Three years ago, Huntingdon bowler Nicky Brett ruled the roost when he was crowned World Indoor Singles champion for the first time in his career.
A memorable fortnight at Potters, in 2016, saw him beat two former world champions in Greg Harlow and David Gourlay, before seeing off Robert Paxton in a fantastic final that propelled the then-41-year-old to the top of the bowling charts.
Little could Brett foresee, though, of the rocky waters that lay ahead on the World Bowls Tour in the three years since that success, with wins hard to come by and a player once king of the world now struggling to maintain his position in the top-10.
Ahead of this month’s 2019 Just World Indoor Championships, we find Brett down in joint-ninth spot on the provisional rankings list and, remarkably, without a victory over a fellow top-16 player since beating Les Gillett at the 2016 Scottish International Open.
He scrambled past two qualifiers, before succumbing to Stewart Anderson as defending champion on his return to Potters in 2017, before losing in the second round last year when Mark Dawes clinched his first-ever WBT singles title, while he has also suffered early exits in the International and Scottish International Opens.
Such periods of poor form would worry most bowlers, but the philosophical Brett is not one to be fazed by much and this poor run of results certainly has not been keeping him awake at night.
“I’m not concerned about dropping down the rankings, as long as I’m in the top 16 I’m okay with whether it’s one, two or 15,” insisted the now 44-year-old. “Everybody in there is difficult to beat and it’s proved that way the last year or so for me.
“I think if I rank in between six and 12 in the world, that’s probably about right as I think I’ve been number one, but was I the best player in the world? No I wasn’t. For someone of my standard, I’ve done alright. Maybe in the last couple of years I may not have defeated a top-16 ranked player, but they are all pretty good players and I think if you analyse everybody’s stats, a lot of players will have had a bad couple of years, an okay couple of years and a good couple of years. It goes round in cycles.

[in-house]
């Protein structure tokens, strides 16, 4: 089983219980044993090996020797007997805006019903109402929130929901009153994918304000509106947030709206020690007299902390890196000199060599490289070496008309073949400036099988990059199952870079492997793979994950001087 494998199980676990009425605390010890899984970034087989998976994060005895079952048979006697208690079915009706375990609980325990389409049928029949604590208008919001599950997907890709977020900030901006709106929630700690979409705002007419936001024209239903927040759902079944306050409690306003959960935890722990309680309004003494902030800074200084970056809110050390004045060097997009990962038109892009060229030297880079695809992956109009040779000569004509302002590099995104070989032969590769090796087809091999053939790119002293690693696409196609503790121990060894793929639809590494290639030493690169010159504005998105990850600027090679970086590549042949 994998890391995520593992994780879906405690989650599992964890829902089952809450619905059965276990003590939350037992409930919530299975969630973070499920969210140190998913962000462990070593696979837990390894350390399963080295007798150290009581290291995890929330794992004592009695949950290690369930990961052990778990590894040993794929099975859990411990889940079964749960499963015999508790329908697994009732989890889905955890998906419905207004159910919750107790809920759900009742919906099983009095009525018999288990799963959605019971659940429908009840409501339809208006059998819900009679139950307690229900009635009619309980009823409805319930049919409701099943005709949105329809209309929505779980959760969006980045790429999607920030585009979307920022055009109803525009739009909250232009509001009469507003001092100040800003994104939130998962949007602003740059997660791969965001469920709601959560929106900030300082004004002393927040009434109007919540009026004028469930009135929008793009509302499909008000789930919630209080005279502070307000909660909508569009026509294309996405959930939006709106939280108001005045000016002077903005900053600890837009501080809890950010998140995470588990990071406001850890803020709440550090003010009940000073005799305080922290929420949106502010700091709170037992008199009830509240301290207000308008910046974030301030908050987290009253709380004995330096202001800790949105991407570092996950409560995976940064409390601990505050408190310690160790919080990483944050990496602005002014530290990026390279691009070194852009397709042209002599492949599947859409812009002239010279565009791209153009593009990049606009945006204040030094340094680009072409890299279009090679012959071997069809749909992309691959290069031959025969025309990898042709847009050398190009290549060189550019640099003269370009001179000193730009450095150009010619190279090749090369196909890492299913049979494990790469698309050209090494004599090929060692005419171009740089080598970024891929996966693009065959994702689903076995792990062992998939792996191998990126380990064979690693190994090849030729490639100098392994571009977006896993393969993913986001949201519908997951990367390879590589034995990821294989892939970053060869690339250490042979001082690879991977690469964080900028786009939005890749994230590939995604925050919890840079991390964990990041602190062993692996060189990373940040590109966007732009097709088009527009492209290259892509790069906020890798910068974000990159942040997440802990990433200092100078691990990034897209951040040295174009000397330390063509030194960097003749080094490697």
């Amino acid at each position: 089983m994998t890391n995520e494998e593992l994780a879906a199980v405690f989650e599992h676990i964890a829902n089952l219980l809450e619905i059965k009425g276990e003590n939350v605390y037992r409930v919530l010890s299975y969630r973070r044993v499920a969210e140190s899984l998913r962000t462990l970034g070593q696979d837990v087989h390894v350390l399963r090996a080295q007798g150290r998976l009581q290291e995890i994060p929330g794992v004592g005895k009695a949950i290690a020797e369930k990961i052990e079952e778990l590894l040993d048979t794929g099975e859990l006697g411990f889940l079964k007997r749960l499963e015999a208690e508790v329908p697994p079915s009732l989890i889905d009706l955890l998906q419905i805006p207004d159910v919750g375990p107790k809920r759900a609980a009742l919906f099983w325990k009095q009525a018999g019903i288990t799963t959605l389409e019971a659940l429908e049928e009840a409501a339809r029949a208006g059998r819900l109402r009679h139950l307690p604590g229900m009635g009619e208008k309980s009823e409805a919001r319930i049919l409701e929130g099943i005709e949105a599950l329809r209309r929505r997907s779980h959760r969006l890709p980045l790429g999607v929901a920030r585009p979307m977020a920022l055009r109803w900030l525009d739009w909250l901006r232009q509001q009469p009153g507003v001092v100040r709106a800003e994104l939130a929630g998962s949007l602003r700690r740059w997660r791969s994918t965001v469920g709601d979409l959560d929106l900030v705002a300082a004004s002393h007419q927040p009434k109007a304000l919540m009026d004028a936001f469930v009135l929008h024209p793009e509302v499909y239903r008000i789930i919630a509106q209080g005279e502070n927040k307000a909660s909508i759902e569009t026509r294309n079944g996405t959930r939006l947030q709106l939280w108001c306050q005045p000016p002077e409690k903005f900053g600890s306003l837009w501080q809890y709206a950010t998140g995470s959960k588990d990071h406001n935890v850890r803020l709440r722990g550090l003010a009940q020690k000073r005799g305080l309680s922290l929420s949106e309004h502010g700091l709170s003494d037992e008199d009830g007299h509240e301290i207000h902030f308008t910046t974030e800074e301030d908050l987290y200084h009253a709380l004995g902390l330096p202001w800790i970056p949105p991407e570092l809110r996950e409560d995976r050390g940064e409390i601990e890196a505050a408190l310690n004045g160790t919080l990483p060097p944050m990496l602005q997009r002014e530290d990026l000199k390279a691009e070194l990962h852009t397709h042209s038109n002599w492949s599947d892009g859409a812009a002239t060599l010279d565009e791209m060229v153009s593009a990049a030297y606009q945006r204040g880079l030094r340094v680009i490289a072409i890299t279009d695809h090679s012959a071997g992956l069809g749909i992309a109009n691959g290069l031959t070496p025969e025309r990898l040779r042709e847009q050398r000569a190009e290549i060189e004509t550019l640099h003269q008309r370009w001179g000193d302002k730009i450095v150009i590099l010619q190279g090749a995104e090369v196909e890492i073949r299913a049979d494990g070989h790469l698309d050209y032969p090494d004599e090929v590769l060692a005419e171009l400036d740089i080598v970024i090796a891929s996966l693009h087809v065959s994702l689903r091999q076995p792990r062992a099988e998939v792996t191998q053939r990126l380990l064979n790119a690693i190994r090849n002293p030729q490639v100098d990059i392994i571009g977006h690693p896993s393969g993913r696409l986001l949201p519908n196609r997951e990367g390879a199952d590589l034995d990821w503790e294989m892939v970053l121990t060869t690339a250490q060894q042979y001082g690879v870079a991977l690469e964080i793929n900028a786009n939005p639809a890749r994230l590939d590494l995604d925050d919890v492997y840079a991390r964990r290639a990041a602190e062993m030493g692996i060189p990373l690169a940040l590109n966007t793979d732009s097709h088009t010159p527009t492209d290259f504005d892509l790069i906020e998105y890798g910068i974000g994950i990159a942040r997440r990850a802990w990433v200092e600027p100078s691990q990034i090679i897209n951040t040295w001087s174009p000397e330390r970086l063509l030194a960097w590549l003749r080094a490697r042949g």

“I’m not going to worry about ranking points too much, either, when I’m still in front of Alex Marshall. He’s done probably more in the game than any other player who has lived.”
He will not know the name of his first-round opponent until the preliminary rounds have been played, where four overseas players and one UK bowler will fight it out on a round-robin basis to see who gets that coveted spot.
Charlie Herbert (USA), Malcolm Whyte (Canada), Lawrence Hurwitz (Israel) and Jordi Lo (Hong Kong) – along with World Indoor Bowls Council runner-up Andy Squire – will battle it out in the Bowlers Bar and on the International Rink for the right to face Brett.
“I suppose the favourite to win is Andy Squire,” added Brett, who was recalled to the England squad this season after a few years in the wilderness. “He’s a good player, so I suppose I’ve got to gear myself up to play him.”
The draw has not been kind to Brett as he could well face six-time champion Alex Marshall in the second round, while world No.1, and pairs partner, Greg Harlow potentially lies in wait at the quarter-final stage, although last year’s wildcard wonder Wayne Willgress also waits in the wings. And then there’s in-form Gourlay, potentially, in the semis, or 2014 winner Darren Burnett.
“I wouldn’t bother going if I didn’t think I could win it,” Brett added. “I have proved I have the game to win it, but everybody needs a bit of lady luck as well. If its your year, it’s your year. When and if I win another one, it will be pretty nice and taken in the course its due. If I do win another one then I’ll consider it a massive achievement because those boys we play against are world-class players.”
Brett is not in singles action until next Thursday.